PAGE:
In the event the USTR does re-examine its seemingly myopic concern for Hollywood, and accordingly re-authorizes its negotiation objectives, then someone needs to hold the USTR accountable. Congress could be in the position to ensure that these negotiation objectives are met. Otherwise, there will be no chance that Congress would even vote on the trade agreement without holding full hearings and debates on the content of those deals.

• Congressional approval of trade agreement texts before they can be signed by a president so that Congress explicitly authorizes a president to enter into a pact only after ensuring that an agreement’s contents are acceptable.

Under the old, expired versions of Fast Track, presidents could sign off on a trade agreement without Congressional approval. Congress had given up its constitutionally mandated role to oversee foreign commerce, and were limited to voting up or down on a deal with barely any time to debate the contents of those agreements. Such a system violates the separation of powers of the federal government. The Executive branch—which the USTR falls under—cannot have sole authority over US trade policy.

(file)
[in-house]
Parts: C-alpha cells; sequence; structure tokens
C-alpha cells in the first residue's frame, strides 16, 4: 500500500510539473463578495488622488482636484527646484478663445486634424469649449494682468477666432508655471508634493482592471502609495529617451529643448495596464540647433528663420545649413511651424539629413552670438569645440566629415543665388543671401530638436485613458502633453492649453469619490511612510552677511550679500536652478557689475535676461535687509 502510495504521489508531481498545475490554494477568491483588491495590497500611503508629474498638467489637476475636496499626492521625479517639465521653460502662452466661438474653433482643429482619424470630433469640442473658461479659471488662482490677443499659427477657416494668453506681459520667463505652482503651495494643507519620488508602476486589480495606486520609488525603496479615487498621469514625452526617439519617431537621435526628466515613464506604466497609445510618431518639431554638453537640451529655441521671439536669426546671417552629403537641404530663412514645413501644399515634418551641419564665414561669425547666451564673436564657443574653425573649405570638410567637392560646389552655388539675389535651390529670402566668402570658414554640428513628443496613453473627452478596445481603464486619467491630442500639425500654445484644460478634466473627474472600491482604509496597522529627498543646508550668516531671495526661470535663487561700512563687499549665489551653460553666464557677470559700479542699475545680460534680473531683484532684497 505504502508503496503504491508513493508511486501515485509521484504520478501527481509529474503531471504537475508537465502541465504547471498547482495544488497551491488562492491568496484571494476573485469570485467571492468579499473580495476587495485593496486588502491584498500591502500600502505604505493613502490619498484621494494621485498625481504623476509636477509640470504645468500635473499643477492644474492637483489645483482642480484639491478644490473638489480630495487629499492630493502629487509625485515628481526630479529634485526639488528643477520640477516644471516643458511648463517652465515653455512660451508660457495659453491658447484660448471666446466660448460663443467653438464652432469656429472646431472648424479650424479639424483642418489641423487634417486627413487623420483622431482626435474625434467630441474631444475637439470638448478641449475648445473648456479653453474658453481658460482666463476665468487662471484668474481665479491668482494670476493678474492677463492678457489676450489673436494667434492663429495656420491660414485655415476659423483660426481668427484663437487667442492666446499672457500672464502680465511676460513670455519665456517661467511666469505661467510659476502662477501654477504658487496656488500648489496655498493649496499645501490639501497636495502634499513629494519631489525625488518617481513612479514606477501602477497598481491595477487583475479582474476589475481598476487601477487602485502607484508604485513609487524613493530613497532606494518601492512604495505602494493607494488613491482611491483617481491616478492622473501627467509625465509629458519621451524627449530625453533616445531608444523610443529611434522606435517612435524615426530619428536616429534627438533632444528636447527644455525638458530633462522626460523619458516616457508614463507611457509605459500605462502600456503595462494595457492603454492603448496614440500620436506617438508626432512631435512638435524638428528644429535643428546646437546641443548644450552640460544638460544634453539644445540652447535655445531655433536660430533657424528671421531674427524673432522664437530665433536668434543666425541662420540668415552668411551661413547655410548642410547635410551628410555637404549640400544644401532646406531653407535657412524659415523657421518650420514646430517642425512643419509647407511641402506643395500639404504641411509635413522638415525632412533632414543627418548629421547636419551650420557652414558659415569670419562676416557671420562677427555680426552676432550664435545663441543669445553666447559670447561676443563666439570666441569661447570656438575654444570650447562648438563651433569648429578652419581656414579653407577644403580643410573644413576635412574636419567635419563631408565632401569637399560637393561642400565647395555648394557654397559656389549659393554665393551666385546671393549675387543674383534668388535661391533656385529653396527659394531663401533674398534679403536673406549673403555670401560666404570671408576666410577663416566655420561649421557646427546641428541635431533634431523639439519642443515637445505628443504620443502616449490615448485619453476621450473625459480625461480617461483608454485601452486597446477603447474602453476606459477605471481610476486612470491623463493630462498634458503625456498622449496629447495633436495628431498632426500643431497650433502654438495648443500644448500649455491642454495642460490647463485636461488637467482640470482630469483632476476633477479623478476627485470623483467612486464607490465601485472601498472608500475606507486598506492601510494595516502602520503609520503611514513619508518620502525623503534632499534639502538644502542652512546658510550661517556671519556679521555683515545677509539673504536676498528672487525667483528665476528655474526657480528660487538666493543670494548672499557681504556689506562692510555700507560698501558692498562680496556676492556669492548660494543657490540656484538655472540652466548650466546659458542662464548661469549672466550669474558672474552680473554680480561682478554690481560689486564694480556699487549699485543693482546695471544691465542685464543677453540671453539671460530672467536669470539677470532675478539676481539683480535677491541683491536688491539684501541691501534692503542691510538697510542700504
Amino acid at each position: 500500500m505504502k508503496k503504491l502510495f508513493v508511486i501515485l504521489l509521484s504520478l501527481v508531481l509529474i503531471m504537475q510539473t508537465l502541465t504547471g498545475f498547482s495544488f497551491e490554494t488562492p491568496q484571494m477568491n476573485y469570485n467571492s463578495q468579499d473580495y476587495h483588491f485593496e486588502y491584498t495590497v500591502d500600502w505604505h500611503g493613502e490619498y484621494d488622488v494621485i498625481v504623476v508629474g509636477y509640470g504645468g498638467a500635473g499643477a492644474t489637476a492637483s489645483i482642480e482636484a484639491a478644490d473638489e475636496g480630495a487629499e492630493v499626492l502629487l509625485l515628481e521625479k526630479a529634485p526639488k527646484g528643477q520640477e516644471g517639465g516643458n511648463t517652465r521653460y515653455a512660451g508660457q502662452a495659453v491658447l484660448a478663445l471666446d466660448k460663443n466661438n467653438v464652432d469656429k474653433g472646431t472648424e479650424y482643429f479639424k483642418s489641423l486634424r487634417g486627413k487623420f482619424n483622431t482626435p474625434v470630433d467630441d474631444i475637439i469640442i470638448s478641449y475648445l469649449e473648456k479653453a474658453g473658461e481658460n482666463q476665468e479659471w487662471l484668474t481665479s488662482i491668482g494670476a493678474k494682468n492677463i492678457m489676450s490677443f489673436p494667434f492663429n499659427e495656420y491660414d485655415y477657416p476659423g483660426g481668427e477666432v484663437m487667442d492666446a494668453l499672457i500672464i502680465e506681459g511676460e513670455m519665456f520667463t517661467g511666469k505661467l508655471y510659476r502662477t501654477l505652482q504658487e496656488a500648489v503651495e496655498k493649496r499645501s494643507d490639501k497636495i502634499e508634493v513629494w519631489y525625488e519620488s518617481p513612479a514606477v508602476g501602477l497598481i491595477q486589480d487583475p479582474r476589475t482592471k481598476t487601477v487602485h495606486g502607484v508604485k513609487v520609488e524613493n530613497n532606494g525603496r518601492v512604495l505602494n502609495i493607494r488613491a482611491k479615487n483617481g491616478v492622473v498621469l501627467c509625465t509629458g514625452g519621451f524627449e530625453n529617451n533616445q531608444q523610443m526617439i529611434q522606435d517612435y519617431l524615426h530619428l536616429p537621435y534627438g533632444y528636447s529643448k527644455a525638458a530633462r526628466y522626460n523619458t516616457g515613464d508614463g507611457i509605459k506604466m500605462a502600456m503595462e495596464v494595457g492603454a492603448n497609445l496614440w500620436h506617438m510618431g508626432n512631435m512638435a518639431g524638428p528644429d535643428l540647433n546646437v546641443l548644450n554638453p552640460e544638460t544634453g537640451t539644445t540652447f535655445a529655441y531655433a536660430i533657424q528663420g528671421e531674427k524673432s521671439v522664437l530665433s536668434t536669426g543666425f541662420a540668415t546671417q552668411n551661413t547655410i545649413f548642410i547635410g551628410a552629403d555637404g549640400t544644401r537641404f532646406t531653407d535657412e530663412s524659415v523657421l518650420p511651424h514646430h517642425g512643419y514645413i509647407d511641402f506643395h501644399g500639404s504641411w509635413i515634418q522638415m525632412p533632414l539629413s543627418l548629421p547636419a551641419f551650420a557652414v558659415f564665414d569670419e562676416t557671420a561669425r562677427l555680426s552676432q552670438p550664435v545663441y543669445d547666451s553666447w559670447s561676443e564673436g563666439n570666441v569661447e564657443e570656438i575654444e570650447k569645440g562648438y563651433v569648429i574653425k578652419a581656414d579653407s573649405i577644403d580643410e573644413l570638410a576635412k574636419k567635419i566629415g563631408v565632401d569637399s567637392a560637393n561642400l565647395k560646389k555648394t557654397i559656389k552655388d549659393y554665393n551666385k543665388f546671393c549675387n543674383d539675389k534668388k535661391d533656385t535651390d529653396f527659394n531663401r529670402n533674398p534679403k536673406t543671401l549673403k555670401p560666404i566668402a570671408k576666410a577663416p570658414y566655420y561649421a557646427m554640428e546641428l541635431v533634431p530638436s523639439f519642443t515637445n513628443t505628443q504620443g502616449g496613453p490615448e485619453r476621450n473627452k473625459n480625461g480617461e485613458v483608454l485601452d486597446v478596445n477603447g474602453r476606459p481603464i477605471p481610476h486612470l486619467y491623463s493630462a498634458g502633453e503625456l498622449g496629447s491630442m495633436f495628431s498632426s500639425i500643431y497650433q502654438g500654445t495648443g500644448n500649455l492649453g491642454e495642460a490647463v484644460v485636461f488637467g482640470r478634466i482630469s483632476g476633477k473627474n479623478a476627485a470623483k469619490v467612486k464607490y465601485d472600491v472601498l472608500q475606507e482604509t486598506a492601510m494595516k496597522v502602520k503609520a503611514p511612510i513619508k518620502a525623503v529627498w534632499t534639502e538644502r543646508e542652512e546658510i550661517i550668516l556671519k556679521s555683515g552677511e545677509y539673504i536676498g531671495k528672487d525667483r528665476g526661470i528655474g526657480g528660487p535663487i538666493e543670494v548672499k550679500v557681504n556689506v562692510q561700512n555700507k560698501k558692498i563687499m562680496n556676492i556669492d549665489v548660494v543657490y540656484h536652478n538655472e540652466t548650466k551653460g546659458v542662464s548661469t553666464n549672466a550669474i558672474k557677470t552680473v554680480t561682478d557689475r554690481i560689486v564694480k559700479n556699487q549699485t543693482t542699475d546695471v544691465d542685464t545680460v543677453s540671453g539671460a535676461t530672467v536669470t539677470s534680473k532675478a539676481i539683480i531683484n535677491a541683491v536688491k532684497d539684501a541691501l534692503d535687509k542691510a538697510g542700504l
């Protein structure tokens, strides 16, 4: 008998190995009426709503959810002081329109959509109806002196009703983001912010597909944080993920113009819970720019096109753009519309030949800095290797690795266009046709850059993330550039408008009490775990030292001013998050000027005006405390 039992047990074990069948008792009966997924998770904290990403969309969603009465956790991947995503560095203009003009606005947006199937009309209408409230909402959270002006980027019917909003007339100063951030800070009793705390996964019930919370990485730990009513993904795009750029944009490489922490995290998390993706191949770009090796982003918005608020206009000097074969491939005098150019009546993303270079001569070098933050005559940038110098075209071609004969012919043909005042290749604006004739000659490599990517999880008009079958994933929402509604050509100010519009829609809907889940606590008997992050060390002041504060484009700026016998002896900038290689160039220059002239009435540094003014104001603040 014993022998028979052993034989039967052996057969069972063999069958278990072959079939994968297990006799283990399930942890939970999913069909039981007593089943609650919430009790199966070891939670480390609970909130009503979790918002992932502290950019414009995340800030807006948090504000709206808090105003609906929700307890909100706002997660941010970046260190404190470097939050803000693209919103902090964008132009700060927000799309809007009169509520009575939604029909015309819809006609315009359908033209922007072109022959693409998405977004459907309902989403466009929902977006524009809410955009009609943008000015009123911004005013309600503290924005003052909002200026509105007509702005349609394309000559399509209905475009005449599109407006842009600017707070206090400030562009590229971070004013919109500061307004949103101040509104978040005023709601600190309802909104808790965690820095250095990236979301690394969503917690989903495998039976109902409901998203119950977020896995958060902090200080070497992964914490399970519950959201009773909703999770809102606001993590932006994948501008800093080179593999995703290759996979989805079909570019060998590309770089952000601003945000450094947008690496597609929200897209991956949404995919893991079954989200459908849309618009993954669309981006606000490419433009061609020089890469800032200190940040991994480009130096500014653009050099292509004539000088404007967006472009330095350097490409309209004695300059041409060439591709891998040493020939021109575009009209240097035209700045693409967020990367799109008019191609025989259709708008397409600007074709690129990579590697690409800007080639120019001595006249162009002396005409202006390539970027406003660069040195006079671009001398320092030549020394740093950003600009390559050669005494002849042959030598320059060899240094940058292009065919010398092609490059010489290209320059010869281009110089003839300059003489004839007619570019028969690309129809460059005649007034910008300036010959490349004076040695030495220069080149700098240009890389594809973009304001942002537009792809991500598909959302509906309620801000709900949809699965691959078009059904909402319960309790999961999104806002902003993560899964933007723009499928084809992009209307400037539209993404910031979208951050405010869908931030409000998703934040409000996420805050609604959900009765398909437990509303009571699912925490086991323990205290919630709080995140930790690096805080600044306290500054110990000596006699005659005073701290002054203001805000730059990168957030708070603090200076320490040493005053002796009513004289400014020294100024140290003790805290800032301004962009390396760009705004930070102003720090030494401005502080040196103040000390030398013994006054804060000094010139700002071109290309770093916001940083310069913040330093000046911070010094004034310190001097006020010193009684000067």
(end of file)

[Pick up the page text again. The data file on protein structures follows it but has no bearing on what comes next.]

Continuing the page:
We stand opposed to any new version of trade authority that does not include these critical guarantees of transparency, inclusiveness and accountability. Additionally, provisions in current trade negotiations must not be considered closed until these transparency and oversight mechanisms have been put in place.

If enacted, these procedural fixes would not lead to a perfect process, but it's a start. Sen. Wyden, who has been so outstanding on calling out the procedural problems in the TPP, now has the rare opportunity to make things better. We're counting on him to do that, and ensure that for the first time, users' rights take front seat in the trade policy debate.

* This number is the result of eliminated duplicates and omission of non-US signers.